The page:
Analysis-Corporate Mexico feels heat from global supply chain crunch
By Noe Torres
MEXICO CITY (Reuters) – From the auto industry to producers of toilet paper and cement, Mexican companies have been hit hard by bottlenecks in international supply chains, depressing growth prospects for Latin America’s second-largest economy.
Thousands of vehicles have sat on Mexican assembly lines awaiting missing semiconductors, but the impact of raw material shortages has been felt right across the corporate landscape.
Time and again in third quarter reports, companies flagged concerns over the disruptions that are increasingly bleeding into their bottom line in Mexico, an economy built around free trade that depends heavily on international supply chains.
Retailers and car companies expect the phenomenon to eat into traditional pre-Christmas sales, while rising input costs have fanned high inflation, pushing up interest rates even as growth expectations for Mexico have been scaled back.
“You can see the impact everywhere,” said James Salazar, an analyst at bank CI Banco. “The problem is that if we keep seeing a recovery in demand, many companies will be in a jam.”
Logistical bottlenecks have forced automakers, which contribute some 3.4% of Mexican gross domestic product (GDP), to carry out a slew of temporary work stoppages, curbing business.
Lower output crimped third quarter sales at conglomerate CYDSA, a maker of coolants for the auto sector, by 2%. At Vitro, which produces windshields, windows and sunroofs, revenues in its auto business were down 14%.
Manufacturer Nemak, which supplies components for companies such as Audi and Nissan, had to lower its 2021 sales target to $3.82 billion from $3.9 billion previously.
Lack of materials and delays have taken the shine off the recovery many companies had anticipated as the hit they absorbed in lockdowns caused by the COVID-19 scourge wore off.
Mexico’s economy shrank 8.5% last year, its worst performance since the 1930s. Though it is expected to expand about 6% this year, analysts polled by the central bank in October shaved two tenths of a percentage point off their 2021 forecast.
The central bank recently estimated the semiconductor squeeze could knock one percentage point off GDP growth in 2021.
That pain radiates far beyond carmaking, also engulfing global cement giant Cemex, a bellwether for broader demand.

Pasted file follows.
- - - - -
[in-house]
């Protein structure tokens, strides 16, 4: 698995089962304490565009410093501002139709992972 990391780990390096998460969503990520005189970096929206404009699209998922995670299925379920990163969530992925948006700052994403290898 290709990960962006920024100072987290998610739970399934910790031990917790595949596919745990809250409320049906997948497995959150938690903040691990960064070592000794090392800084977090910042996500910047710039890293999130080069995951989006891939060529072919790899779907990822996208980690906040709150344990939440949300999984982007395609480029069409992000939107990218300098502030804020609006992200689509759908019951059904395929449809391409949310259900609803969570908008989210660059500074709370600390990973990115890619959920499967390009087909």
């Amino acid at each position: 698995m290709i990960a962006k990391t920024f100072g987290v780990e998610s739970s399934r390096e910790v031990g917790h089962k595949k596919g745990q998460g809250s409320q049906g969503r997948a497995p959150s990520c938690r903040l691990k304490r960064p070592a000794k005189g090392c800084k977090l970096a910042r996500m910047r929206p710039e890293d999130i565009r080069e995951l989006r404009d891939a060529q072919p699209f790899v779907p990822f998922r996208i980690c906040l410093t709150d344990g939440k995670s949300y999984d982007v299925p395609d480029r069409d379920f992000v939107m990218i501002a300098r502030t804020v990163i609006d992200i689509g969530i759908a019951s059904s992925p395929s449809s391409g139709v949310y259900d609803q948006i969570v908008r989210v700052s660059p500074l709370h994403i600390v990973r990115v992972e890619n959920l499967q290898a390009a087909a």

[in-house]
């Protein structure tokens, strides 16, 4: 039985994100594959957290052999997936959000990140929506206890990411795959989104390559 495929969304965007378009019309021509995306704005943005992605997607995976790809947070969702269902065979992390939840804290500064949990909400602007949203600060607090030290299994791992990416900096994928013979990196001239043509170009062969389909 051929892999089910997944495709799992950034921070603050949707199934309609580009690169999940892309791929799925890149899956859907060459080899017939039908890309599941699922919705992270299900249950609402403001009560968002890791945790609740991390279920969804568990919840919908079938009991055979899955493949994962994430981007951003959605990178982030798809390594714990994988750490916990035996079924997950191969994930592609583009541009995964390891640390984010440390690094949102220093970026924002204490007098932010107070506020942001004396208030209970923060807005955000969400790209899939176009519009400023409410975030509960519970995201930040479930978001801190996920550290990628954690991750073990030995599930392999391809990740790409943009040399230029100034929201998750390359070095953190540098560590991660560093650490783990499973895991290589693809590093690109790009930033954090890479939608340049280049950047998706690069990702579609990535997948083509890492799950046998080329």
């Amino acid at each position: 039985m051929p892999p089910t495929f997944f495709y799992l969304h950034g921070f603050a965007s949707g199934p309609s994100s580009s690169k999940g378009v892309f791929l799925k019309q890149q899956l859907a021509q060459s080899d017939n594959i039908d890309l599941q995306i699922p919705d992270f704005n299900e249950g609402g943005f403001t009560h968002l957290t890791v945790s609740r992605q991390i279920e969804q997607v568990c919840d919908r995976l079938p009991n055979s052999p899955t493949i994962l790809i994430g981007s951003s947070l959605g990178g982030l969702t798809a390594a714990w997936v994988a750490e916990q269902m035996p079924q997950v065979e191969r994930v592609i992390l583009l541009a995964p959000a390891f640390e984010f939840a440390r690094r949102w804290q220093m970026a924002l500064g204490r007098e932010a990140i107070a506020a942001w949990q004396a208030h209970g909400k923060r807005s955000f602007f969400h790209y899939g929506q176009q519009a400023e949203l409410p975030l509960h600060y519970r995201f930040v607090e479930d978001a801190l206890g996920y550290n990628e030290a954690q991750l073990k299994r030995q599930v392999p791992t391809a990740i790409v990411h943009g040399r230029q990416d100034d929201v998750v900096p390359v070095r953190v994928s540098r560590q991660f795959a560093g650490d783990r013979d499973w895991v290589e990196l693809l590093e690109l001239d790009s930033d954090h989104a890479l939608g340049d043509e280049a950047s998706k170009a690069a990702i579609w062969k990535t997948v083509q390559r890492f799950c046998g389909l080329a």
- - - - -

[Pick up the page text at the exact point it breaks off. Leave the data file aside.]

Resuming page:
The Monterrey-based firm said in the third quarter international logistics problems and higher costs hit its operating EBITDA – an indicator of profitability – even though sales grew in almost all of its markets..
Cemex Chief Executive Fernando Gonzalez said that due to supply chain disruptions it had reduced 2021 capital expenditure guidance by $100 million to $1.2 billion.
Internet provider Axtel said shortages would knock some $2.5 million off its revenues in the second half of 2021 because delays meant delivery times of four to six weeks had become five or six months, making some projects unfeasible.
Rival America Movil, the company controlled by billionaire Carlos Slim, is also feeling the pinch.
“I think in all the world, in all Latin America … there is lack of handsets,” said Daniel Hajj, America Movil’s CEO.
With Christmas only weeks away, companies’ hopes of lifting sales risks falling foul of a lack of inventories.
Enrique Guijosa, finance chief of El Puerto de Liverpool, one of Mexico’s main department store chains, told analysts he expected shortages in sporting gear because of pandemic-induced shutdowns in countries like Vietnam and China.
Restrictions on goods’ availability have translated into higher prices as companies pass on added costs to consumers. Inflation is now above 6%, double the central bank’s target.
Gruma, a producer of Mexican staple food tortillas, said it had to put up its cornmeal prices, and flagged further potential increases next year.
Kimberly-Clark de Mexico, whose portfolio of brands includes Petalo toilet paper and Kleenex tissues, announced average price increases of 7% that would become fully effective at the end of the first quarter of 2022.
(Reporting by Noe Torres, Editing by Dave Graham and Angus MacSwan)